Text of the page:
Well, this could explain a lot. Last week, Eric Brakey, Senate chair of the legislature’s Health and Human Services Committee, recessed the committee in order for party members to indulge in some private discussion. Challenged by the Sun Journal over excluding the public, the newspaper reported that Brakey said he was “unfamiliar with the state law that requires lawmakers to conduct their business in public.”
While Brakey is in his freshman term, he also is chair of a committee. One of the bigger and more consequential committees, at that. Further, this is not Day One. The senator is concluding his second year in Augusta, a bit late to be surprised by hearing that the legislature is supposed to deliberate in public.
This says something about appointing first-term legislators as committee chairs, but putting that aside, one must live under a rock not to be aware of Maine’s Right to Know Law, or “sunshine law,” especially if one has gotten himself elected to the legislature.
The Sun Journal reported that Republican committee member Deborah Sanderson actually chided the reporter who protested for “taking up time that we really can’t afford.”
Oh, excuse us! You are busy people! Do not trouble yourself with the electorate.
Democratic committee member Sen. Anne Haskell said, “It’s nothing different than what we discussed in the other [committee] room.” Brakey said he would repeat publicly “the exact words that were said in the other [caucus] room.” So they disappeared into private rooms to say what they had just said in the committee room, and then came back to the microphones to repeat what they had just said in private. Have we got that right?
These private discussions, said Republican Earle McCormick, are allowed under the Joint Rules of the Legislature. Really? The Joint Rules adopted by the legislature supersede state law? And, said Sen. McCormick, the Appropriations Committee does it all the time.
He’s got that right, and these are not the only two committees who plunge behind the curtain to escape the public eye. And ear. So, too, do both parties during sessions in the chambers, recessing from time to time for private discussions.
There are periodic objections to this practice, which seems a clear violation of Maine’s Right to Know Law. However, because the functioning of the legislature is entirely in the hands of the two major political parties and the practice of private discussions is a longstanding one protected by the parties, there is little recourse for the citizenry who is shut out. There is a little shaming now and then, but nothing comes of it. Thank you, Sun Journal, for rattling this cage.
As for Brakey, he requested a copy of the recently discovered Maine Freedom of Access Act from the Sun Journal itself so that he can review it. Note to senator: this and all other laws can be found in the Legislative Law Library or in the myriad sets of Maine statutes to be found all over the State House, including, we would hope, in your own caucus office. Maybe he thought the Sun Journal was making it up.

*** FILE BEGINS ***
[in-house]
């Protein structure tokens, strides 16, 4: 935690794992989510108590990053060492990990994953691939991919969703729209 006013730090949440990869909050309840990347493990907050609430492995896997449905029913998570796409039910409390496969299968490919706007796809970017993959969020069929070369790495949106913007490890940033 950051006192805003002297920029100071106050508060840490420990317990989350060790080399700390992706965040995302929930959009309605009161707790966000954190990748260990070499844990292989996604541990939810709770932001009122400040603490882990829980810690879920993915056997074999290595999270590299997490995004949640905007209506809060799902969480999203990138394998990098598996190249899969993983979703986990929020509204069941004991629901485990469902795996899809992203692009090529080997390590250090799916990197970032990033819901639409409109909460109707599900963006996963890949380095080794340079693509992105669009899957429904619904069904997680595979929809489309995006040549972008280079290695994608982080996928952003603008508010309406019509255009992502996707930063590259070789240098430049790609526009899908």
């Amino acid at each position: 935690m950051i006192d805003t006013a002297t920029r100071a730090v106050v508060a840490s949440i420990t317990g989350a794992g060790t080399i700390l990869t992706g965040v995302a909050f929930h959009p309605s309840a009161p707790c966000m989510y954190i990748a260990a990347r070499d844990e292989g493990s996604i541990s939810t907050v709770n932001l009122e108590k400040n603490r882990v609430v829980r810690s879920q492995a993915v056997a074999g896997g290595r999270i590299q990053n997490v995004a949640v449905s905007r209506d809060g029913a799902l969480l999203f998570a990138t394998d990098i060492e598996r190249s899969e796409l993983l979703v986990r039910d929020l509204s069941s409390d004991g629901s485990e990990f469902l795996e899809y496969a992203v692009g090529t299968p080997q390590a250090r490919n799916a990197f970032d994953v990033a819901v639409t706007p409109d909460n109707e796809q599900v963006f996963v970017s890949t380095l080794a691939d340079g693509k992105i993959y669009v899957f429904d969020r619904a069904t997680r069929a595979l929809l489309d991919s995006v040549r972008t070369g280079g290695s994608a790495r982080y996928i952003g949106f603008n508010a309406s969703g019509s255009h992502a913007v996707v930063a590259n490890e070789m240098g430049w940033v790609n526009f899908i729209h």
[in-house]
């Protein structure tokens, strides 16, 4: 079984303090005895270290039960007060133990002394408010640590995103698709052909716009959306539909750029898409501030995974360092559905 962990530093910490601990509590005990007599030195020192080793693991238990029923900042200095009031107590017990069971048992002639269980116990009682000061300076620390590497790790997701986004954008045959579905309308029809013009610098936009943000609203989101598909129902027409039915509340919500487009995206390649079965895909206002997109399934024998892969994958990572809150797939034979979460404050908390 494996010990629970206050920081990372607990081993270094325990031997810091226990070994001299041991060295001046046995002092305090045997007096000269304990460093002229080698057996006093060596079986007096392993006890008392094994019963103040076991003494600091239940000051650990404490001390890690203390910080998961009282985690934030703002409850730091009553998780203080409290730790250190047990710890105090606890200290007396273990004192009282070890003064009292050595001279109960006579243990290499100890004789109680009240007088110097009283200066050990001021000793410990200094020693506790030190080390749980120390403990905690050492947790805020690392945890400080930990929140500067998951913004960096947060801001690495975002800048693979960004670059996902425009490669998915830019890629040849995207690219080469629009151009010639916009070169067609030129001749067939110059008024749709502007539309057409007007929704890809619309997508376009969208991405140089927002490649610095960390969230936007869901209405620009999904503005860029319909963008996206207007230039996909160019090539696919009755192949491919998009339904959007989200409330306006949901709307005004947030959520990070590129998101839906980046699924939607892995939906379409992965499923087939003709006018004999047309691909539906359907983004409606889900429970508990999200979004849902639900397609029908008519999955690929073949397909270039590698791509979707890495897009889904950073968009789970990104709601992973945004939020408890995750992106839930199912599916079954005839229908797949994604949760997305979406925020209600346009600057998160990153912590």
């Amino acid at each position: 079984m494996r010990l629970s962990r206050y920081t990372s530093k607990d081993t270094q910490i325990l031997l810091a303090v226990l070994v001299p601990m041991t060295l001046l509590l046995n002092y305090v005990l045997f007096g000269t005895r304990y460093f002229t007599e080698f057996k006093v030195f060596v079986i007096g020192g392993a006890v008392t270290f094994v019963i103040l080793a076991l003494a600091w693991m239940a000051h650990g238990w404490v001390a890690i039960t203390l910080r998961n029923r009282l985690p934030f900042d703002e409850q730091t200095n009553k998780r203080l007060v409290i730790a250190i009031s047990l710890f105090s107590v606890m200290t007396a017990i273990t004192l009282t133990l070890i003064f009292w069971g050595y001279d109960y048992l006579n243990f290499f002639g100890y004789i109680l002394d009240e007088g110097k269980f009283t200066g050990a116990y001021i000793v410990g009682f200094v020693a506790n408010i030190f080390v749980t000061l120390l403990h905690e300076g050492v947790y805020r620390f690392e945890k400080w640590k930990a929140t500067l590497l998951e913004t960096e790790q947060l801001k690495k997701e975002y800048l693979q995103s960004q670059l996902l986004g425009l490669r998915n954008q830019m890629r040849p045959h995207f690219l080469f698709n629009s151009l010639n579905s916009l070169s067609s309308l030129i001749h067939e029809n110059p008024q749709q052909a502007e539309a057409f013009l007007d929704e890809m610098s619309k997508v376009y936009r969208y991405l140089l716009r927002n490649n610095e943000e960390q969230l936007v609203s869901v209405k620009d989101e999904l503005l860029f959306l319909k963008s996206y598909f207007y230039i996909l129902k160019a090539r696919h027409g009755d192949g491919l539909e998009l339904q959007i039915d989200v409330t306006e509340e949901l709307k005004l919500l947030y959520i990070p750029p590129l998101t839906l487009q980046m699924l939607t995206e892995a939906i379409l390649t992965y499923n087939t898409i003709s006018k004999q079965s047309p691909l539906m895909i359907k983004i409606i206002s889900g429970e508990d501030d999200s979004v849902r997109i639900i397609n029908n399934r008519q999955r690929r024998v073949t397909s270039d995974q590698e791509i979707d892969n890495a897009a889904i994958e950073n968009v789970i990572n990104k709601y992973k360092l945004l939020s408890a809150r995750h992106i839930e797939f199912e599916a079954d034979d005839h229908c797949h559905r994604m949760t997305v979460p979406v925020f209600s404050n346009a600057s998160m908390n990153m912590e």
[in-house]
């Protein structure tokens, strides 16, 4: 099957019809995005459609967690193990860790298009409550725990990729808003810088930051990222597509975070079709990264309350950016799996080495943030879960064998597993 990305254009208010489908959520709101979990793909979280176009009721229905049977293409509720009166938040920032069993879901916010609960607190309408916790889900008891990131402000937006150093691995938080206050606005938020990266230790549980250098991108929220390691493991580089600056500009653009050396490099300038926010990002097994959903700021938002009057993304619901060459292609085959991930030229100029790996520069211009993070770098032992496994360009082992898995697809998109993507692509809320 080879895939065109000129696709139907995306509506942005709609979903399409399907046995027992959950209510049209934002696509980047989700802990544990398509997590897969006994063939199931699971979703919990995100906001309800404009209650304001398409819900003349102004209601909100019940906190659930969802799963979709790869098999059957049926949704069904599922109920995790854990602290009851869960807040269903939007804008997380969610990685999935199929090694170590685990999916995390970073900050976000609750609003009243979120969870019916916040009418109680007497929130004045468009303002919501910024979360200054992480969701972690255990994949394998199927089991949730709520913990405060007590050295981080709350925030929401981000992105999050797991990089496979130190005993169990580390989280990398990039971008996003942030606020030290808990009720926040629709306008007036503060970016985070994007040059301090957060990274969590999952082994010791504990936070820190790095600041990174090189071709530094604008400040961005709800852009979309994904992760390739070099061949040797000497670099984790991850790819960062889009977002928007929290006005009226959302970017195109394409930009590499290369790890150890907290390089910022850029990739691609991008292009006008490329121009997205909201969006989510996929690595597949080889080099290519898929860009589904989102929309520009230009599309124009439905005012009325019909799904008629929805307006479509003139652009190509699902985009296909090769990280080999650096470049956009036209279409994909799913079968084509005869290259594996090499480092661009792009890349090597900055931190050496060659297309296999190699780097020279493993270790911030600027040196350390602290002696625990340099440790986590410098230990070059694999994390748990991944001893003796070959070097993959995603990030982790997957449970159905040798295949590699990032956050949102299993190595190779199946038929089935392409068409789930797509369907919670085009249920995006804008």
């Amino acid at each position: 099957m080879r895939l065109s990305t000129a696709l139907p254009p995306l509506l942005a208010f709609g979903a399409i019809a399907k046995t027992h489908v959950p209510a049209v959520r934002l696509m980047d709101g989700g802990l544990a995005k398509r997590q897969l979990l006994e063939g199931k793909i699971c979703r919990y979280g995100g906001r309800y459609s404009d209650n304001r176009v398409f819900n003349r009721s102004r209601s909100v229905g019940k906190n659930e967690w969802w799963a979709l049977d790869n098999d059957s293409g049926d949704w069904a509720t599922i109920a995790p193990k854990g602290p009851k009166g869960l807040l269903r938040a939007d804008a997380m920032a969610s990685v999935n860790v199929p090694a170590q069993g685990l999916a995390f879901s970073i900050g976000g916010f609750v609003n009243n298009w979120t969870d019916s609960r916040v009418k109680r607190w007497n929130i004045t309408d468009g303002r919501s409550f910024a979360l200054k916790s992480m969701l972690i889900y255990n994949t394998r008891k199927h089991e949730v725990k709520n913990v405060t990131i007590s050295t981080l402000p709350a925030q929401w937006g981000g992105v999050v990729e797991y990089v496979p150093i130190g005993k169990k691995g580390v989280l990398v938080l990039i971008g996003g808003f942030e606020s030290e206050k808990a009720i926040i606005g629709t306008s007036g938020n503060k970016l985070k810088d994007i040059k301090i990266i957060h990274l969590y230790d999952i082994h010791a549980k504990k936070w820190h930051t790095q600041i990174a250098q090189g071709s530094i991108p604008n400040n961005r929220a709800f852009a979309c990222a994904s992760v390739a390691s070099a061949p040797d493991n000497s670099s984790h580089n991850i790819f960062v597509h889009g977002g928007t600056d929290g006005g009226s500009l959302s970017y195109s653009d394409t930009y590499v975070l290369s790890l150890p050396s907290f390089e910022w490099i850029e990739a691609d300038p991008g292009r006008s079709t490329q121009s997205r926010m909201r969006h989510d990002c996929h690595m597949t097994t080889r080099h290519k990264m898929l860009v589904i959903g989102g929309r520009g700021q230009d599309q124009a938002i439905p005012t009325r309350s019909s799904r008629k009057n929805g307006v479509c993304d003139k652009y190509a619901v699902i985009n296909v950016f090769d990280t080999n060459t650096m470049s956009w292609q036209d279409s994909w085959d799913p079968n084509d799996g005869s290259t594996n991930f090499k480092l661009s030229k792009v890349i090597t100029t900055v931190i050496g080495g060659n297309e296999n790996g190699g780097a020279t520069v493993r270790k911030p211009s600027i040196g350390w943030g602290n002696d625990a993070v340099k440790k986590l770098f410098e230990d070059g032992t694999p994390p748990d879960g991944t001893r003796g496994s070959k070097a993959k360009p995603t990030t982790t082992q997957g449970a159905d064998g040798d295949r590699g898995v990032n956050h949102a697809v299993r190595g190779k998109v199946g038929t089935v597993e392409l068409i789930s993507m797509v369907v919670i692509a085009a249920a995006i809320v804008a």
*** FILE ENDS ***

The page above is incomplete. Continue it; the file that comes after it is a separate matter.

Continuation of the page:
This was not the only news that caused gnashing of teeth recently. The dreaded Michael Heath, who departed the Christian Civic League seven years ago, is back to save us from same sex marriage. Again.
Heath, who once asserted that it was “important for me to ride loose in the saddle,” left the League in 2009, stating that he would be devoting some loose-in-the-saddle time to “teaching solar cooking to needy Africans,” the Christian equivalent to spending more time with your family. In that year, a citizens’ initiative overturned a law allowing same sex marriages in Maine.
In 2012, he was back. A citizen’s referendum on same sex marriage was on the ballot, and Heath was an active opponent. Despite his efforts, the referendum was approved with the support of 53 percent of the voters.
Four years later? Back again. Heath has initiated the paperwork for yet another referendum to repeal the 2012 act. If he gathers the necessary 61,123 signatures, the question will go on a statewide ballot. He has 18 months to do so.
The language in the standard Heath campaign is apocalyptic, calling same sex marriage “sorcery,” “hellish,” a “child of the devil,” an “attack by demonic forces.” He even laid the blame for the 2009 flooding of an Augusta basement on “the moral climate in Maine.”
Heath warned his “dearest Christian friends” that “you can expect our enemy to howl. In fact … if the enemy isn’t howling, we must be doing something wrong.” Oh, we’re howling, Heath. We’re howling.
In 2008, Heath wrote that “the nation will right itself it if fixes sex.” Well, sex is not broken, thank you very much. Heath’s wrong-headed campaign will do little more than cause the wasting of a lot of money, money which could be better used to post guards at the doors of public bathrooms to check our birth certificates to be sure we are using the conveniences in accordance with our birth gender. That is, if we wanted to follow North Carolina’s misguided example.